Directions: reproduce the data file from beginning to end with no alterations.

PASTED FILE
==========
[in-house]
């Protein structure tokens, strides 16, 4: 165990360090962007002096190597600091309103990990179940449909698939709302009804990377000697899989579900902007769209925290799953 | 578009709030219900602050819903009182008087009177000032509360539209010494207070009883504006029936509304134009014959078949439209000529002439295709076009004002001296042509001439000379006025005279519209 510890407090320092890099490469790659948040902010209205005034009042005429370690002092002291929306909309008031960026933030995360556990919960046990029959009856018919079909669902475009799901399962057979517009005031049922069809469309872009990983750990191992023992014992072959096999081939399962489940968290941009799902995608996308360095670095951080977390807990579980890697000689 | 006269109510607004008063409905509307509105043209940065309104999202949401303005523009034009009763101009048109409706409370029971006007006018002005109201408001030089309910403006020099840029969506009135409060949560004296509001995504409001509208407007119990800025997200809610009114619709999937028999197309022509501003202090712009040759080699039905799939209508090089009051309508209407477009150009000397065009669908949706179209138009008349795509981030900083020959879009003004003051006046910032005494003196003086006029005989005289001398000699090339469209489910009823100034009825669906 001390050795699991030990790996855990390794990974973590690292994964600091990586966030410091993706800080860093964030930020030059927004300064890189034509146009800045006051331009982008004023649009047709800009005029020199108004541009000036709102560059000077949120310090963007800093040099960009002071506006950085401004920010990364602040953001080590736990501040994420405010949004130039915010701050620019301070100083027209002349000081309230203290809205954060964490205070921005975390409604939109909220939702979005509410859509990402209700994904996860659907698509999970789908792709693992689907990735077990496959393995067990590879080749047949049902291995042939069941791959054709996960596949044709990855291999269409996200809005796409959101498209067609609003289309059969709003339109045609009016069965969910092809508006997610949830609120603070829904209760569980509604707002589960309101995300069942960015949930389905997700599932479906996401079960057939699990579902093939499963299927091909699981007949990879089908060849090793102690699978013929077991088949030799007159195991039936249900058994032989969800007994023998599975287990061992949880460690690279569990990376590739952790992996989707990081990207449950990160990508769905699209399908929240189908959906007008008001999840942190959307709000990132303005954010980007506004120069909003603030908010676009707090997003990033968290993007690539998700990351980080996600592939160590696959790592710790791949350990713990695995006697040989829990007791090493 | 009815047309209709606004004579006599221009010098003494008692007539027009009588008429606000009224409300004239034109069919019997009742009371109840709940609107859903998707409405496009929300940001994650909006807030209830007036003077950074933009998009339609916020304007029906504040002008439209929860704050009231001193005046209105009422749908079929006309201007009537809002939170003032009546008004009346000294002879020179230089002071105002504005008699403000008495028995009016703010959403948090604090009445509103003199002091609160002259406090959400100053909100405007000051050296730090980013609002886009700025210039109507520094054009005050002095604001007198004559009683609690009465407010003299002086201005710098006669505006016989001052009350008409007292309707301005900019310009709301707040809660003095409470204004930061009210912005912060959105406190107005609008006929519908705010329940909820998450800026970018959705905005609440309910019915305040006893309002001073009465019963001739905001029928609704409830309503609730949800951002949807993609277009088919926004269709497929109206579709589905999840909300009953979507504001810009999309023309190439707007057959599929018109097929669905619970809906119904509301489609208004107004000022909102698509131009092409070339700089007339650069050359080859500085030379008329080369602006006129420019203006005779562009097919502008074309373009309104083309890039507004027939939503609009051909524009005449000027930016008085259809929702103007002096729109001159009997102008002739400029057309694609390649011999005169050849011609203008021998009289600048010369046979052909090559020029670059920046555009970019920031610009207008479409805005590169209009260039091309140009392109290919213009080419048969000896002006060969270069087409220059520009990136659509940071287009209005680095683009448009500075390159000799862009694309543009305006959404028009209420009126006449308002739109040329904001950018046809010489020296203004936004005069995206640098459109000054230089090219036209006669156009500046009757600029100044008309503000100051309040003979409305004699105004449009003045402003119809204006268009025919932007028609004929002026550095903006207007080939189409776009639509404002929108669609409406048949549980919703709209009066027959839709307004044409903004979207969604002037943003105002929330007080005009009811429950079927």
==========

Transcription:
[in-house]
């Protein structure tokens, strides 16, 4: 165990360090962007002096190597600091309103990990179940449909698939709302009804990377000697899989579900902007769209925290799953 | 578009709030219900602050819903009182008087009177000032509360539209010494207070009883504006029936509304134009014959078949439209000529002439295709076009004002001296042509001439000379006025005279519209 510890407090320092890099490469790659948040902010209205005034009042005429370690002092002291929306909309008031960026933030995360556990919960046990029959009856018919079909669902475009799901399962057979517009005031049922069809469309872009990983750990191992023992014992072959096999081939399962489940968290941009799902995608996308360095670095951080977390807990579980890697000689 | 006269109510607004008063409905509307509105043209940065309104999202949401303005523009034009009763101009048109409706409370029971006007006018002005109201408001030089309910403006020099840029969506009135409060949560004296509001995504409001509208407007119990800025997200809610009114619709999937028999197309022509501003202090712009040759080699039905799939209508090089009051309508209407477009150009000397065009669908949706179209138009008349795509981030900083020959879009003004003051006046910032005494003196003086006029005989005289001398000699090339469209489910009823100034009825669906 001390050795699991030990790996855990390794990974973590690292994964600091990586966030410091993706800080860093964030930020030059927004300064890189034509146009800045006051331009982008004023649009047709800009005029020199108004541009000036709102560059000077949120310090963007800093040099960009002071506006950085401004920010990364602040953001080590736990501040994420405010949004130039915010701050620019301070100083027209002349000081309230203290809205954060964490205070921005975390409604939109909220939702979005509410859509990402209700994904996860659907698509999970789908792709693992689907990735077990496959393995067990590879080749047949049902291995042939069941791959054709996960596949044709990855291999269409996200809005796409959101498209067609609003289309059969709003339109045609009016069965969910092809508006997610949830609120603070829904209760569980509604707002589960309101995300069942960015949930389905997700599932479906996401079960057939699990579902093939499963299927091909699981007949990879089908060849090793102690699978013929077991088949030799007159195991039936249900058994032989969800007994023998599975287990061992949880460690690279569990990376590739952790992996989707990081990207449950990160990508769905699209399908929240189908959906007008008001999840942190959307709000990132303005954010980007506004120069909003603030908010676009707090997003990033968290993007690539998700990351980080996600592939160590696959790592710790791949350990713990695995006697040989829990007791090493 | 009815047309209709606004004579006599221009010098003494008692007539027009009588008429606000009224409300004239034109069919019997009742009371109840709940609107859903998707409405496009929300940001994650909006807030209830007036003077950074933009998009339609916020304007029906504040002008439209929860704050009231001193005046209105009422749908079929006309201007009537809002939170003032009546008004009346000294002879020179230089002071105002504005008699403000008495028995009016703010959403948090604090009445509103003199002091609160002259406090959400100053909100405007000051050296730090980013609002886009700025210039109507520094054009005050002095604001007198004559009683609690009465407010003299002086201005710098006669505006016989001052009350008409007292309707301005900019310009709301707040809660003095409470204004930061009210912005912060959105406190107005609008006929519908705010329940909820998450800026970018959705905005609440309910019915305040006893309002001073009465019963001739905001029928609704409830309503609730949800951002949807993609277009088919926004269709497929109206579709589905999840909300009953979507504001810009999309023309190439707007057959599929018109097929669905619970809906119904509301489609208004107004000022909102698509131009092409070339700089007339650069050359080859500085030379008329080369602006006129420019203006005779562009097919502008074309373009309104083309890039507004027939939503609009051909524009005449000027930016008085259809929702103007002096729109001159009997102008002739400029057309694609390649011999005169050849011609203008021998009289600048010369046979052909090559020029670059920046555009970019920031610009207008479409805005590169209009260039091309140009392109290919213009080419048969000896002006060969270069087409220059520009990136659509940071287009209005680095683009448009500075390159000799862009694309543009305006959404028009209420009126006449308002739109040329904001950018046809010489020296203004936004005069995206640098459109000054230089090219036209006669156009500046009757600029100044008309503000100051309040003979409305004699105004449009003045402003119809204006268009025919932007028609004929002026550095903006207007080939189409776009639509404002929108669609409406048949549980919703709209009066027959839709307004044409903004979207969604002037943003105002929330007080005009009811429950079927």